But what seemed so easy for Furyk has been like long math to others. In 2004, Woods and Mickelson went 0-2 on Friday and haven’t played together since, ditto for Justin Leonard (0-1-1 in Presidents and Ryder Cup play), Fred Couples (1-2) and Mark O’Meara (1-2). One would think all that would be required of a Woods partner is to show up on time. One would be wrong.

Part of the problem seems to be the pressure a Woods pairing brings to a partnership.

Hunter Mahan has never been paired with Woods in a cup match, but he did have a similar encounter with Mickelson in his first cup (2007 Presidents Cup) and can relate.

“With Phil (at Royal Montreal) I worried myself into a frenzy. I wanted to win every match,” Mahan said. “(At Celtic Manor) I would not put Jeff Overton with Tiger. (Overton) is high energy. He might burst playing with Tiger.”

Most attribute the problem to simple chemistry. Similar games may be an advantage, but in the final analysis if Player A and B are type A and B personalities the pairing hasn’t worked.

But that only partly explains why Stricker and Woods clicked so well last year. Stricker is a dedicated family man who spends much of his offseason in a hunting blind and probably doesn’t even own a red golf shirt. Woods is intense and demonstrative and ventures to Wisconsin only for the occasional PGA Championship at Whistling Straits.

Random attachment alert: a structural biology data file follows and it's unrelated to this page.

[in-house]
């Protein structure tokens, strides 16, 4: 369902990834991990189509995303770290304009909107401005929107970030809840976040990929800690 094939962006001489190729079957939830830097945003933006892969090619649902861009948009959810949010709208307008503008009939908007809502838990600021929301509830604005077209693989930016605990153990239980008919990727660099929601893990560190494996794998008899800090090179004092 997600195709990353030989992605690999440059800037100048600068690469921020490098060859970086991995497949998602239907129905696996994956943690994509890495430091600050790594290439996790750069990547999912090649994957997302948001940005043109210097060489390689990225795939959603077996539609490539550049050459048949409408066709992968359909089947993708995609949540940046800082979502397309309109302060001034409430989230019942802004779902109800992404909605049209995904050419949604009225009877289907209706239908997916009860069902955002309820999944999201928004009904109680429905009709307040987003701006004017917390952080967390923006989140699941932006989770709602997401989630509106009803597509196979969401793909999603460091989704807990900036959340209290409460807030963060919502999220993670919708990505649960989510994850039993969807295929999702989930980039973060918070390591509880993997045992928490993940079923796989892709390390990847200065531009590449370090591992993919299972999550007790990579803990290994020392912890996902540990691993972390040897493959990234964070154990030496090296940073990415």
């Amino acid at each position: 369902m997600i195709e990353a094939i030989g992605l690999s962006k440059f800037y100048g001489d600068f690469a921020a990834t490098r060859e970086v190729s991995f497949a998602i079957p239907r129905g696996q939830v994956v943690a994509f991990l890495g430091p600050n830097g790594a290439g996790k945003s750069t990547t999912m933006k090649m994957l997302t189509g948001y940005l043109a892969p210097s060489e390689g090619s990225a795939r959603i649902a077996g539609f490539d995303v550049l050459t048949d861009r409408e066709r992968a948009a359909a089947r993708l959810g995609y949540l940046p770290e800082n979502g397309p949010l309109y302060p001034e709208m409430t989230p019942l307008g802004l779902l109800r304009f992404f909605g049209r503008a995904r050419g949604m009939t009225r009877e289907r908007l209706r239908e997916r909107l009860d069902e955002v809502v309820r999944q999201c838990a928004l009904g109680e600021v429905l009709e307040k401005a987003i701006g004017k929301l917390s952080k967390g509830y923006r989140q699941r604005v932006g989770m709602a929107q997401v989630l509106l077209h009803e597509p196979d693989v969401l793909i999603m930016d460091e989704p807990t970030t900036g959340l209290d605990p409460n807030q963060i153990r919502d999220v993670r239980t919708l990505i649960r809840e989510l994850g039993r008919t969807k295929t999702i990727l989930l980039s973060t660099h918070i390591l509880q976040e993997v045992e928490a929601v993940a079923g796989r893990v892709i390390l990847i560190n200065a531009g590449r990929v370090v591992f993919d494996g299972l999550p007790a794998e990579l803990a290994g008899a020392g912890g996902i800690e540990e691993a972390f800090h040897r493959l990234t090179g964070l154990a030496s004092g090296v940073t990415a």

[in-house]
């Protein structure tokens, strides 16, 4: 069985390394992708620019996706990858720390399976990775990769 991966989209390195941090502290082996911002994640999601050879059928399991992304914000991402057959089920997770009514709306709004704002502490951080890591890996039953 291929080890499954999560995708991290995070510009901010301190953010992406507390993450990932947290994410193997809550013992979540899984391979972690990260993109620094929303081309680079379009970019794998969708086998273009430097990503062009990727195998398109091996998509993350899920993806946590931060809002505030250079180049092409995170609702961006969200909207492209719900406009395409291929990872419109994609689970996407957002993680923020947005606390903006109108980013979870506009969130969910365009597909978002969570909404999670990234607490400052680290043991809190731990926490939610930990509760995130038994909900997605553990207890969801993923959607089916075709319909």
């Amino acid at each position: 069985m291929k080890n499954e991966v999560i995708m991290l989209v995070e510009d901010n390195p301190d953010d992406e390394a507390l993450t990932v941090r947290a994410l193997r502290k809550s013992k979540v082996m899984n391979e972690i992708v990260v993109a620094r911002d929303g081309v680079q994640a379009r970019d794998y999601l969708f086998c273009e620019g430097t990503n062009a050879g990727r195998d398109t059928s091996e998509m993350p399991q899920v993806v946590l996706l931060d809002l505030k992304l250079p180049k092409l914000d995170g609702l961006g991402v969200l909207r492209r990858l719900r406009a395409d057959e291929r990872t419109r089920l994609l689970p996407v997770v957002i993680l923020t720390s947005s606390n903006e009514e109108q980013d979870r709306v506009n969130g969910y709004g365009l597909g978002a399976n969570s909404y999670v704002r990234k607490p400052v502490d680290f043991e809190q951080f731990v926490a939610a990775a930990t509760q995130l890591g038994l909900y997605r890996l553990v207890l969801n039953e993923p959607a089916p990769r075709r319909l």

So why the Harding Park homerun?

“He doesn’t see me as a threat to him. He sees me as a friend,” Stricker said. “When I was younger I wanted to always beat him, but I’m passed that point. I know where I stand in the pecking order in all this.”

Of course Stricker’s Ben Crenshaw-like short game last fall also had a lot to do with the duo’s success. Competitively the two are a ham-and-egg special, Stricker a fairways-and-greens specialist with a deft short game to Woods’ bombing, explosive style.

“Man, I helped out on two holes pretty much, well, three holes all day. Otherwise I was cheerleading all day,” Woods said of his partner on Saturday last year at Harding Park. “It's easy to play with the guy because we all know what a great player he is, and he putts it great, he gets it up-and-down great, and it takes a lot of pressure off me, I'll tell you that.”

In a counter-intuitive way Woods may also feed off Stricker’s stoic Midwestern sensibilities, a perfect yin to Woods’ steely-eyed, fist-pumping yang.

“I feel like I could be a calming influence to him,” Stricker said. “Hopefully he feels comfortable with me.”

And at Celtic Manor, more so than Foley’s counsel or Pavin’s protection, Woods needs calm. Woods needs Stricker.

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HOFer Stephenson: Robbie wants to play me in movie

By Will GrayOctober 22, 2018, 4:20 pm

Margot Robbie has already starred in one sports-related biopic, and if she gets her way a second opportunity might not be far behind.

Robbie earned an Academy Award nomination for her work last year as former Olympic figure skater Tonya Harding in the movie, I Tonya. She also has a desire to assume the role of her fellow Aussie, Jan Stephenson, in a movie where she would trade in her skates for a set of golf clubs.